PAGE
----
There are two structures that are primarily responsible for your eye's ability to focus. The first is the cornea, which is the front surface of your eyeball, and the second is the lens, which is inside the eye, right behind the iris and pupil. Ideally, your cornea is perfectly round. However, if you have an astigmatism, your cornea is not symmetrical or perfectly round, which results in blurry vision.
Astigmatism can affect both adults and children. Individuals at a heightened risk of developing the condition include those with:
- A family history of astigmatism or other eye disorders
- A cornea that features scarring or thinning
- Blurry vision at a distance or up-close
- A history of eye surgery
- Blurred, distorted and sometimes double vision up close and at far distances
- Squinting and eye irritation
- Difficulty with night vision
- Eye strain and headaches
To confirm your diagnosis and begin planning your astigmatism treatment, Dr. Benjamin and his team will perform a series of tests. First, you can expect a standard vision examination, during which you will read the letters on an eye chart. You will then look through a phoropter (a large machine with lenses of varying strengths) so Dr. Benjamin can determine your prescription.
From there, Dr. Benjamin will measure the bend of your cornea and how well you can focus using a Pentacam corneal topography. He will then utilize corneal topography technology to collect thousands of tiny measurements as your eye focuses. A computer will use those measurements to build a color map of your cornea, which will guide surgery if Dr. Benjamin determines it's necessary for your astigmatism treatment.
Depending on the degree of your astigmatism, you will benefit from either corrective lenses or surgical intervention. If you have been diagnosed with a very slight form of the condition, you may not require any treatment at all.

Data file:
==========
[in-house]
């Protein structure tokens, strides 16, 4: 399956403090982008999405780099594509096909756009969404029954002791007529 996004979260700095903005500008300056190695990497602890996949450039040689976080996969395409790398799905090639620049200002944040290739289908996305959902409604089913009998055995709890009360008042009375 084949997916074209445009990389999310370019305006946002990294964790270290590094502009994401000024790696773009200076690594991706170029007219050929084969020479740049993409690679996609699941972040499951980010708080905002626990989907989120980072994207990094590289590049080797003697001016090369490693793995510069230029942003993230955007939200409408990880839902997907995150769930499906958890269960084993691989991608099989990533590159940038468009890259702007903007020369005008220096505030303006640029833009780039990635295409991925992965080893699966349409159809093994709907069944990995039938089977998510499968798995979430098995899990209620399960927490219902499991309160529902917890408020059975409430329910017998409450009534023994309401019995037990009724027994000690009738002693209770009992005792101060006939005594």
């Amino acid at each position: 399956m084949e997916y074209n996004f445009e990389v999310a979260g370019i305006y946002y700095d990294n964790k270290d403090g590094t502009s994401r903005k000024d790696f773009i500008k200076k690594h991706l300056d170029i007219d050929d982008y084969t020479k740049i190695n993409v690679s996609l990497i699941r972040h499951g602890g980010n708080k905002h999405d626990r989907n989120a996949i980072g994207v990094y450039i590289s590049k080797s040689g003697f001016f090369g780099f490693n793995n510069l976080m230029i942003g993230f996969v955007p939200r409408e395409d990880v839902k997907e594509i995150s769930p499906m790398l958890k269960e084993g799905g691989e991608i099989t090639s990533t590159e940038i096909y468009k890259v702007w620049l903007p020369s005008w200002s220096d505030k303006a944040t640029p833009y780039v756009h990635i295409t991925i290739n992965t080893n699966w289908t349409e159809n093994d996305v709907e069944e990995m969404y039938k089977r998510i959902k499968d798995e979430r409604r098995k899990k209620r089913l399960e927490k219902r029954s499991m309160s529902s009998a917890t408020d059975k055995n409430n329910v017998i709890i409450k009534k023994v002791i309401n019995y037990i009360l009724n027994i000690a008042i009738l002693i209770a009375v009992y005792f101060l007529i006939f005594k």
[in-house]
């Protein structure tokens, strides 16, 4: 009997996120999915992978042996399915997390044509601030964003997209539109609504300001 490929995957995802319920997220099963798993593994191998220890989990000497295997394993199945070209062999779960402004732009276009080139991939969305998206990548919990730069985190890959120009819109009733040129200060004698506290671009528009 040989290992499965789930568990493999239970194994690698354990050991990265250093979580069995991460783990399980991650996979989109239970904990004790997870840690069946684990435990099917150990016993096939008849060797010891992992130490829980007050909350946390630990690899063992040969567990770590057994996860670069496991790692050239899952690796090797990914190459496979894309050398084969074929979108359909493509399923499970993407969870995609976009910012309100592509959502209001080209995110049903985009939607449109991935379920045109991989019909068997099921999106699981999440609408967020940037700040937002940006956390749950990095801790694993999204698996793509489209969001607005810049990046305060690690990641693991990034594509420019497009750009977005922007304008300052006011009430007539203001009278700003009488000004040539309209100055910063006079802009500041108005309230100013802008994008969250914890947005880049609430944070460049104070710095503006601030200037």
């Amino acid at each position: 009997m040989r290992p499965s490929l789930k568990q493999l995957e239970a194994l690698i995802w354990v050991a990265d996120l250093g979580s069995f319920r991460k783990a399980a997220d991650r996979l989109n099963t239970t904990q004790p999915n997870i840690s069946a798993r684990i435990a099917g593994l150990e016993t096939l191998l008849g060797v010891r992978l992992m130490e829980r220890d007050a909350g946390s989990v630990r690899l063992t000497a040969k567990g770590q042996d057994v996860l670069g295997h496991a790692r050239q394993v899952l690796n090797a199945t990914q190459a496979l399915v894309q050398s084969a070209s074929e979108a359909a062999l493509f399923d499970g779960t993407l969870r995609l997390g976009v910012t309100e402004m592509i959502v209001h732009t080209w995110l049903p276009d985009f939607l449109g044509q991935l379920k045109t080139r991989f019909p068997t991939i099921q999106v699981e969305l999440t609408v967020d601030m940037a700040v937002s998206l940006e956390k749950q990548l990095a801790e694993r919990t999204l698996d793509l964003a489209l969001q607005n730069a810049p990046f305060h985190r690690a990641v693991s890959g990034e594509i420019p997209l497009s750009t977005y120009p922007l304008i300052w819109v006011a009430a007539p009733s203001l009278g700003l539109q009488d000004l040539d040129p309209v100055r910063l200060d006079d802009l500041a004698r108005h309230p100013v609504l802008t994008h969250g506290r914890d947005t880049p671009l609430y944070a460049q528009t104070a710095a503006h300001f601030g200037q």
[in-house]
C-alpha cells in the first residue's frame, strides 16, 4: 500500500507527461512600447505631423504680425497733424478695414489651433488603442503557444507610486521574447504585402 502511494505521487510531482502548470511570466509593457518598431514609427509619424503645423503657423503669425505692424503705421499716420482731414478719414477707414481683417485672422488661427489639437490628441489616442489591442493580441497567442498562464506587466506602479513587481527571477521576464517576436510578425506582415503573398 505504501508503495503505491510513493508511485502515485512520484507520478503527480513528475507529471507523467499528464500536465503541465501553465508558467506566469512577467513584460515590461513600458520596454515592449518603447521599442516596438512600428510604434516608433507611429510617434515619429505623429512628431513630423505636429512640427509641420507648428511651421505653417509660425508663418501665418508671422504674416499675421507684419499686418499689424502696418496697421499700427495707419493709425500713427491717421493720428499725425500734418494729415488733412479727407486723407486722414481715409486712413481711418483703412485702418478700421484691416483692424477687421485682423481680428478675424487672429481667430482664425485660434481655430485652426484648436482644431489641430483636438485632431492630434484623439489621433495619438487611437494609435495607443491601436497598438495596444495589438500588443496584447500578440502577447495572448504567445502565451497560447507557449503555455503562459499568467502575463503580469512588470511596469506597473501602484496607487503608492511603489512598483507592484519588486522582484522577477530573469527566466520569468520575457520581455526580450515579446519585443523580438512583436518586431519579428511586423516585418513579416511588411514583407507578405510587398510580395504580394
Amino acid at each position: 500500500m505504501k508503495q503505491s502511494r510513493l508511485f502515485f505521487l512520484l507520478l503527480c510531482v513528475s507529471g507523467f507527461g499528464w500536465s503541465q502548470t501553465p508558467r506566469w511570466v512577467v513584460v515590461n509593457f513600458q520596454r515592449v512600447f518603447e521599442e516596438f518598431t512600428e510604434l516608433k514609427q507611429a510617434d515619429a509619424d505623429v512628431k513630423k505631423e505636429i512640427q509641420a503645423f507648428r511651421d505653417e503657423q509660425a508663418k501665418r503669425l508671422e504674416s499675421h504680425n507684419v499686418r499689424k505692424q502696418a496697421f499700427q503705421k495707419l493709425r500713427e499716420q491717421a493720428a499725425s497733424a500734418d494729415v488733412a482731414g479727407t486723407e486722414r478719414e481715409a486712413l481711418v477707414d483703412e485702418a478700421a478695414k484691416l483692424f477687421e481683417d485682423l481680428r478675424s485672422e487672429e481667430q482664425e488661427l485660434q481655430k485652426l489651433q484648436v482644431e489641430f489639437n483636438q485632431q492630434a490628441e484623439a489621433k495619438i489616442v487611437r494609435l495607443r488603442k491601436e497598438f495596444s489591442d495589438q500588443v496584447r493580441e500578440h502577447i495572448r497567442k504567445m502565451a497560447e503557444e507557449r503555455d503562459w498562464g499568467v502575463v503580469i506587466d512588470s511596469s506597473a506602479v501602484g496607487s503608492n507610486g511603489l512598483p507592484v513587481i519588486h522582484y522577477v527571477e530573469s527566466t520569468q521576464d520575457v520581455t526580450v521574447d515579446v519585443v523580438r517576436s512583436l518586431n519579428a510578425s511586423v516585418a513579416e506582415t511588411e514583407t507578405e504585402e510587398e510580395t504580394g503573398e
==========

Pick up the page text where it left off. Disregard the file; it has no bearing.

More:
Corrective lenses and contacts
Most mild astigmatism cases can be adequately corrected with the right glasses or contacts. With glasses, the lens compensates for your irregularly shaped cornea that's causing blurred vision. However, if you have a severe astigmatism, they may make the floors or walls appear slanted.
If you're diagnosed with a mild version of this condition and want to wear contacts, Dr. Benjamin may prescribe a special toric lens. These lenses are designed to bend light in a way that counteracts an irregularly shaped eye. If your condition is more severe, gas-permeable rigid contact lenses may be more suitable. During your appointment, Dr. Benjamin and his team will review all of these options with you and help you determine which one is in your best interest.
Laser eye surgery (LASIK) is a population option for astigmatism treatment that reshapes your cornea so it's able to focus better. To begin, Dr. Benjamin will numb your eye with drops before creating a thin flap on your cornea. Using a tiny tool, he will pull back the flap to access and carefully reshape your eye's central layers. Once the shape of your eye has been corrected, he will return the flap to its original position, where it will mold to the underlying cornea and serve as a natural bandage as the eye heals. In general, healing occurs very rapidly after LASIK eye surgery, with the recovery period typically lasting approximately 24 hours.
Although LASIK surgery is very effective in treating mild to moderate astigmatism, it is not the right option for every patient. To be considered a candidate for this procedure, you will need to be at least 18 years of age and possess good eye health. This means your eyes are free of scars and infections. Additionally, you'll need to stop wearing contacts for a few weeks prior to the procedure, as they can alter the shape of your cornea and interfere with the planning and execution of your surgery.
Follow-up eye appointments
Once you have completed your Los Angeles astigmatism treatment, it's important to maintain regular follow-up appointments at our Los Angeles office so he can monitor your condition. In general, we recommend having an examination annually, though Dr. Benjamin may suggest more or less frequent visits depending on your age, additional risk factors, whether or not you wear contacts to correct your astigmatism, and other eye conditions.